I’m the self-appointed team captain for the Bike to Work Commuter Challenge (BtWCC). It’s an offshoot of Bike to Work Day, realizing that if people try biking more than once, they’re more likely to stick with it.
During the company meeting, someone asked how we were doing. I pulled some quick numbers and sent out an email.
At the [company meeting] there was a question about how well we’ve fared in the bike to work commuter challenge. Here’s a quick snapshot, broken out by small organizations (fewer than 50 people) and overall teams.
Organizations with fewer than 50 people Overall teams
We’re doing well. The “overall teams” includes a lot of teams from humongous organizations like U of Washington (if you’ve ever had to park there, you know why people bike commute).
And if you want true marketing spin, let me point out that neither [east coast competitor #1 who would never field a Seattle team for an event this obscure] nor [east coast competitor #2 who would never field a Seattle team for an event this obscure] even have a team!
It should be pretty obvious that there’s some jocularity. I admittedly sliced the information the peculiar way I did because I didn’t want people to be discouraged and not try to ride. The official stats have larger organizations like UW, Microsoft, Starbucks, and REI, each with a commendable amassed set of numbers, mixed in the “50 and fewer employees” category. For us, this should only be a contest against one’s self.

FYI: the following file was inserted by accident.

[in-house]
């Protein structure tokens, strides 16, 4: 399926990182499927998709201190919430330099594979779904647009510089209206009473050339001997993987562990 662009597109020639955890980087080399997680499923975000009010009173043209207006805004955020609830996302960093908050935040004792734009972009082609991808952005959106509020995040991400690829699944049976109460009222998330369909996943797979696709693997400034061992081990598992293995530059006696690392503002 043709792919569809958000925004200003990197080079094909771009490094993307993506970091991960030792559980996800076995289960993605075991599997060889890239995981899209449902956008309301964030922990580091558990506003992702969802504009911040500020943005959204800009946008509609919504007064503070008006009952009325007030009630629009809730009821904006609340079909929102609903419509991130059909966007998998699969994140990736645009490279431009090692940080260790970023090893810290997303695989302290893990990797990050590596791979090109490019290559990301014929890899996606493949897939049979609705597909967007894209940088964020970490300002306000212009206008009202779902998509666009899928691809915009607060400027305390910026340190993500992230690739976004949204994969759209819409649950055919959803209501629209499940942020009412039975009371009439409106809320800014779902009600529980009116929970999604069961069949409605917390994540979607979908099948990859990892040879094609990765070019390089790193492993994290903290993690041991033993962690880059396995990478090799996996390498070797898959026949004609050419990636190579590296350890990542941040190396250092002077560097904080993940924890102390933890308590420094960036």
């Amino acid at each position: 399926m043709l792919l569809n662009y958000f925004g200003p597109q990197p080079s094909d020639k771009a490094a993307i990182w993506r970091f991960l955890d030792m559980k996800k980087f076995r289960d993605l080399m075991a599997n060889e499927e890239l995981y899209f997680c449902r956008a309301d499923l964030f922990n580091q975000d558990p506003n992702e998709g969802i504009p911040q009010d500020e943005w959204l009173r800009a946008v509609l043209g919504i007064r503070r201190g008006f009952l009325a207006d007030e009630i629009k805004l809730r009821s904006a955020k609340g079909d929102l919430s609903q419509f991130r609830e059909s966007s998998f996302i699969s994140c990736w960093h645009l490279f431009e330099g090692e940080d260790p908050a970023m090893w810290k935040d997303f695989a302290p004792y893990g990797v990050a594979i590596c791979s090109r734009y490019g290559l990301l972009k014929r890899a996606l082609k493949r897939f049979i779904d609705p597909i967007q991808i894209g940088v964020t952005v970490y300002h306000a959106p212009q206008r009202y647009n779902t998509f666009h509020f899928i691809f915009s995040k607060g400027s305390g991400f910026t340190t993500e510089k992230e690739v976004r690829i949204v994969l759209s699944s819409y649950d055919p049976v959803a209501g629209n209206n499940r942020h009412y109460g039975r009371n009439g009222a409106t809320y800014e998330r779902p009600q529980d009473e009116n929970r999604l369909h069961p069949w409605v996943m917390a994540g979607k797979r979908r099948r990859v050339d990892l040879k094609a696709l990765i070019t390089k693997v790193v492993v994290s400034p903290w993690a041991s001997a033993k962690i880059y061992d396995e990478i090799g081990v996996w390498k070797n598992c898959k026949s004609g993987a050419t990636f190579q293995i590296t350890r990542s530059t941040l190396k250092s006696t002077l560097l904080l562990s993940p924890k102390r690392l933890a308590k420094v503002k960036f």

Oddly enough, one of the QA guys corrected me that one of the riders had won the “award” for a shorter commute. I admitted I had estimated this guy’s mileage, and would correct it next week.
Satisfied at catching marketing’s hand in the statistics jar, he sent a short note to the rider-in-question:
Hah! I knew he was manipulating the data!
The rider responded to both of us with:
I’ll have you know my trips are 4 miles (round trip), definitely not less than 2 miles – my legs and lungs shouldn’t hurt this much for such a short trip. I’ve updated the tally since I just started riding yesterday.
Of course, I couldn’t let the original comment on manipulation of information go unnoticed, so I responded to both:
“manipulate”, “a refreshingly creative and selective interpretation of available information”